We’ve walked along this stretch of coast so many times since then with kids and friends, recently we’ve waded through most of what was probably the contents of a shed or garage complete with car parts and tools rusted by the salt water. Back in the early 1990s in what is now the bay was much further forward. Walking back to Eccles static park from the Beach Road Cafe, then along Bush Drive and through the Bush Estate with our then tiny ice-cream and crumb tarred-and-feathered children, and some friends, several of us were combing the shingle as you do when you’ve been brought up by the sea and know what you might find if you look properly, I hit the jackpot, amongst the bullet like Belemnites and crystal filled sweet-like Porphyry, I found a cracking bit of sea washed hollow bone, cleanly cut and old, a washed out weathered bit of animal structure. In my stupid innocence I took it home put it in a case and eventually forgot about it*.
Recent developments archaeologically at Happisburgh made me review this find. I’ve sent some pics of it and some other flints I’ve found more recently to AHOB (Ancient Human Occupation of Britain) at the Natural History Museum for an initial look, and pending results, and a hands-on look at them too by one of the team from the NHM. If they are what I think they are then I have a piece of cut bone and a flint core/failed tool that date back a long long way into our deep history. There is little to beat the thrill of picking a piece of flint out of the surface of some blue clay, holding it in your hand, turning it and seeing impact marks that aren’t inflicted by a plough or the sea, but were probably made by human or proto-human hands, Homo Antecessor in all probability, who knows until we find them.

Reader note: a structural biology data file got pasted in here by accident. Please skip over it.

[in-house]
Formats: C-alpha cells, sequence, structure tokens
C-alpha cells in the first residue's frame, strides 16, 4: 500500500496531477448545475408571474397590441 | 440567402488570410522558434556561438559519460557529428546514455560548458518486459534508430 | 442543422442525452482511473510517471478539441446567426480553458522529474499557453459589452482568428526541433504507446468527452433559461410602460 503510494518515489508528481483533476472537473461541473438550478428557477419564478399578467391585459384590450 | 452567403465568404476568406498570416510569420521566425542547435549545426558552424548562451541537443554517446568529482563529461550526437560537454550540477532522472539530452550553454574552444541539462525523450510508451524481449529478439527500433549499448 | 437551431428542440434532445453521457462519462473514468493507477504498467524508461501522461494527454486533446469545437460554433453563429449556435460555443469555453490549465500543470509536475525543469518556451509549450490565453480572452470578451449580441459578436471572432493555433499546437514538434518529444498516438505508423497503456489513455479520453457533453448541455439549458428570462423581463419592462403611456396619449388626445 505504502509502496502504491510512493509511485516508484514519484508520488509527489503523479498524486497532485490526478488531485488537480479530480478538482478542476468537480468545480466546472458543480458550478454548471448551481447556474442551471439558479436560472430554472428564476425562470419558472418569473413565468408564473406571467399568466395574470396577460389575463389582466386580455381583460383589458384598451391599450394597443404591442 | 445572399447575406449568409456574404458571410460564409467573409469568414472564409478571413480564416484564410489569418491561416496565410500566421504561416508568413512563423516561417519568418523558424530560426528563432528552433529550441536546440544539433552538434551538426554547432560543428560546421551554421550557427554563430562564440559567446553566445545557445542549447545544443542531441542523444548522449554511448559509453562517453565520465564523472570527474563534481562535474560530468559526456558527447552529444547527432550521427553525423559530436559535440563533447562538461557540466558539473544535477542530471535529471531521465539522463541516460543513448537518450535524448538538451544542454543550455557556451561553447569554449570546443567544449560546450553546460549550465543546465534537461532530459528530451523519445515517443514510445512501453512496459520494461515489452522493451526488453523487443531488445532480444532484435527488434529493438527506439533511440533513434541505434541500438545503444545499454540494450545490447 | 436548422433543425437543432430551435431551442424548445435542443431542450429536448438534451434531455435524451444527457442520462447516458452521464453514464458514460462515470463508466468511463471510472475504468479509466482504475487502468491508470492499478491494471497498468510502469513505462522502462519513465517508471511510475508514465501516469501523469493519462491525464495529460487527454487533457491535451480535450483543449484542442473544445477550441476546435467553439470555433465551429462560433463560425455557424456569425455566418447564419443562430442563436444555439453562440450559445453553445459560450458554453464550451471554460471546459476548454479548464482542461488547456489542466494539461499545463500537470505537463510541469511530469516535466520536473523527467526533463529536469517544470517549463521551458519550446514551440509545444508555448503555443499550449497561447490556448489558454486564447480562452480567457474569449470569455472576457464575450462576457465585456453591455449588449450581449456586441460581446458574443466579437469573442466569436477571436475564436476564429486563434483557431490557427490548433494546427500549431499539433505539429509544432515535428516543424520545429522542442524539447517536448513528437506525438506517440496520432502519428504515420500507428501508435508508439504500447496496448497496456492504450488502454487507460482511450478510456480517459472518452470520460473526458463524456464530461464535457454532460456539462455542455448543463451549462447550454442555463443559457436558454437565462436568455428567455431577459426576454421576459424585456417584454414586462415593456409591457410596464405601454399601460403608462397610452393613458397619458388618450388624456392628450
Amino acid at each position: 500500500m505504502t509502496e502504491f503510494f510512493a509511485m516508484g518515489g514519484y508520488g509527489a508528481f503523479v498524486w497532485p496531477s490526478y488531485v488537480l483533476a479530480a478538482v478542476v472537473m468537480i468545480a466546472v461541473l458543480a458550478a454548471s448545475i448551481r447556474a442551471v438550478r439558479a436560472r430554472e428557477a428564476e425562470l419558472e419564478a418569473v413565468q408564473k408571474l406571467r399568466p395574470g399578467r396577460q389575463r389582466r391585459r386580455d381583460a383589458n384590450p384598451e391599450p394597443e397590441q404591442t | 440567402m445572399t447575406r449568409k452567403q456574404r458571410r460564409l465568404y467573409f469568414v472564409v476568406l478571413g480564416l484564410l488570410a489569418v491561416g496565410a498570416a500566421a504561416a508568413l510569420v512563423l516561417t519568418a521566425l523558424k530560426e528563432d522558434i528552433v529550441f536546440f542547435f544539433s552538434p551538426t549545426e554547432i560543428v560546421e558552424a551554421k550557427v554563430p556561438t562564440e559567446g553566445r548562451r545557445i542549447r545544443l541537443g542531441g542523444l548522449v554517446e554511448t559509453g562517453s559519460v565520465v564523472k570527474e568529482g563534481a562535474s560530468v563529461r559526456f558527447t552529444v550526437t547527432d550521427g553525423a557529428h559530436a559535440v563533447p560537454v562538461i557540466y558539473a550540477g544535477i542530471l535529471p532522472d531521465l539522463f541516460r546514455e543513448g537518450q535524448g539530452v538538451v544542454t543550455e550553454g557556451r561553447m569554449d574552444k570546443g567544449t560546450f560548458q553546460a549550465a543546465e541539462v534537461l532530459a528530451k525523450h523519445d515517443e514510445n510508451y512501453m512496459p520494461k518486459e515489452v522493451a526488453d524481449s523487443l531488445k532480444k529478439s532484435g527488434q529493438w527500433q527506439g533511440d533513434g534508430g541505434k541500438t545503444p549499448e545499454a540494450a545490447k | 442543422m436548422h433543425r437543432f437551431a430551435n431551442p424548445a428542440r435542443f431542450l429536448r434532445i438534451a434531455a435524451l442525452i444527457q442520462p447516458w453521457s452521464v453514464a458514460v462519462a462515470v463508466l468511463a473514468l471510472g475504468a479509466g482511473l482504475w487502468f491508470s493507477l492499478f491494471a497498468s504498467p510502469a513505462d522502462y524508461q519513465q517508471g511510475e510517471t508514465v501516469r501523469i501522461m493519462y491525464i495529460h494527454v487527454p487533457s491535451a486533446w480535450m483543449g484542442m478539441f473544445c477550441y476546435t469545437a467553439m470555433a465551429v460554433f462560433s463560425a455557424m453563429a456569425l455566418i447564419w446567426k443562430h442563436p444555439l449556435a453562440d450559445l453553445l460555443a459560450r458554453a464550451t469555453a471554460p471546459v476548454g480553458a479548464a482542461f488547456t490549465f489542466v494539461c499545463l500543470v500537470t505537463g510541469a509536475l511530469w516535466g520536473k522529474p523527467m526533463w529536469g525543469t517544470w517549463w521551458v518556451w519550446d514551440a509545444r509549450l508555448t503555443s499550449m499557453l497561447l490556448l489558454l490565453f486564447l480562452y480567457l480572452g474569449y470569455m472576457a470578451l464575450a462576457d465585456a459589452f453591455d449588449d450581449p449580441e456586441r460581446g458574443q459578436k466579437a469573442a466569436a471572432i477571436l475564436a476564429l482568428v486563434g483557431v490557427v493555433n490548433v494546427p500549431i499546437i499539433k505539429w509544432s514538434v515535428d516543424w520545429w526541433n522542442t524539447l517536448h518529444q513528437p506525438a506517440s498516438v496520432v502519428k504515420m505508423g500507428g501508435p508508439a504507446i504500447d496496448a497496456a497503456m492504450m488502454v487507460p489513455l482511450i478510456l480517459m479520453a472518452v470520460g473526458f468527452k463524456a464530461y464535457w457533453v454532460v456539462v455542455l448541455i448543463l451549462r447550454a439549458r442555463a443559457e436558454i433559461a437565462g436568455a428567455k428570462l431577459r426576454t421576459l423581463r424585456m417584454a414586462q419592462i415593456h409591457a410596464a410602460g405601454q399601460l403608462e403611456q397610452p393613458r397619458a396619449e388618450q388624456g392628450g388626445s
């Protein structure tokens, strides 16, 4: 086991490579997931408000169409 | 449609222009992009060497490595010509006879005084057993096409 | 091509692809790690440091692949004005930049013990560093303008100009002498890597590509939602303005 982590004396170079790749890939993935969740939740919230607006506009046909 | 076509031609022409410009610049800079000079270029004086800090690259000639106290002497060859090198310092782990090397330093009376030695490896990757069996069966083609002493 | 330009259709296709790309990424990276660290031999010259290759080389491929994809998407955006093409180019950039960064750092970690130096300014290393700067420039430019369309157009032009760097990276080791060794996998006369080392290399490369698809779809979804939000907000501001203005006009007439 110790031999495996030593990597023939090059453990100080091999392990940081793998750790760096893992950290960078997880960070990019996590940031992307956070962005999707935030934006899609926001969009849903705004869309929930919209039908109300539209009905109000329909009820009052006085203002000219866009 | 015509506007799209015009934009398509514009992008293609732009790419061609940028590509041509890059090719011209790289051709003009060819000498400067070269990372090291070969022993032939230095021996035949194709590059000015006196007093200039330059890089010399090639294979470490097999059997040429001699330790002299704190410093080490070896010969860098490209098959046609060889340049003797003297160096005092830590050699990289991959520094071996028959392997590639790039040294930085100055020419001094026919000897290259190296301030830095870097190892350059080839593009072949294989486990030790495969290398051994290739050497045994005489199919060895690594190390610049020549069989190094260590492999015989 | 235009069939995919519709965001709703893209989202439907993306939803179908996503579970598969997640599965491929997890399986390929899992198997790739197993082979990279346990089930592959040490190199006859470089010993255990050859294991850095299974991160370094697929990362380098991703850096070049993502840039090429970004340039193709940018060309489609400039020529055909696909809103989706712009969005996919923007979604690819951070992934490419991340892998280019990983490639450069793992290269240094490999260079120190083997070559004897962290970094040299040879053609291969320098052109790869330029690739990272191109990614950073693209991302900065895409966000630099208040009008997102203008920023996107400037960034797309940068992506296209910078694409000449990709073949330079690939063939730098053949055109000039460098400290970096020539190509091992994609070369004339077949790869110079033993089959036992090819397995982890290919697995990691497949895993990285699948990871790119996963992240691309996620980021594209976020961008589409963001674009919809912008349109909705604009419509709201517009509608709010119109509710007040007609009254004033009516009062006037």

‘The glacier knocks in the cupboard, The desert sighs in the bed, And the crack in the tea-cup opens A lane to the land of the dead’…
Someone, another person, many, many turns of this ball of earth gas and water around the sun made this, lost it or discarded it in favour of another piece of tastier flint. Whatever it is something that another human hasn’t touched in what? 600,000 to maybe 800,000 years, maybe more.
So these cliffs rising as they do in their soft way dumped by ice in one of four major glacial advances cover an older land, visible at West Runton, Pakefield, and in fact running under most of the Norfolk, Suffolk and Essex Coast. It covers an older Palaeolithic landscape. Currently this is seen as one of the oldest human inhabited landscapes Britain and in fact the oldest in Northern Europe; dating occupation here to nearly around 900,000 years ago, with these tools and flakes of flint are wild animal bones, Hippopotamus, elephant, big cats. And who knows one day as the soft, sandy downs of Happisburgh wear down maybe there’s a person waiting to be woken from his or her sleep to tell yet more stories and fill in another section of the tale that is a tale of us and how we got here and where we came from.
(*If you are one of the lucky ones, and find something on the beach and desperately want £20 for something with no provenance, stick it on ebay. If you have any sense don’t. What you have is worth far more in terms of knowledge. Once you’ve had a good look at what you’ve found, note where, if you have a camera take photos in situ, if you have a smartphone geolocate your find, then report it. You can report finds to Norfolk Museums by sending them in or directly to AHOB, who quite like emailed photos; a good starting point. These items are far to important to remain unrecorded, do it.)
Addenda: 7th February 2014. Today the British museum announced the release of information relating to the discovery last Spring of around 50 footprints in the clay bed. This has totally blown my mind, given how it’s something I dream about finding here. If you want to read more on it, the best person to tell you the story is Nick Ashton from AHOB, and you can read what he has to say here.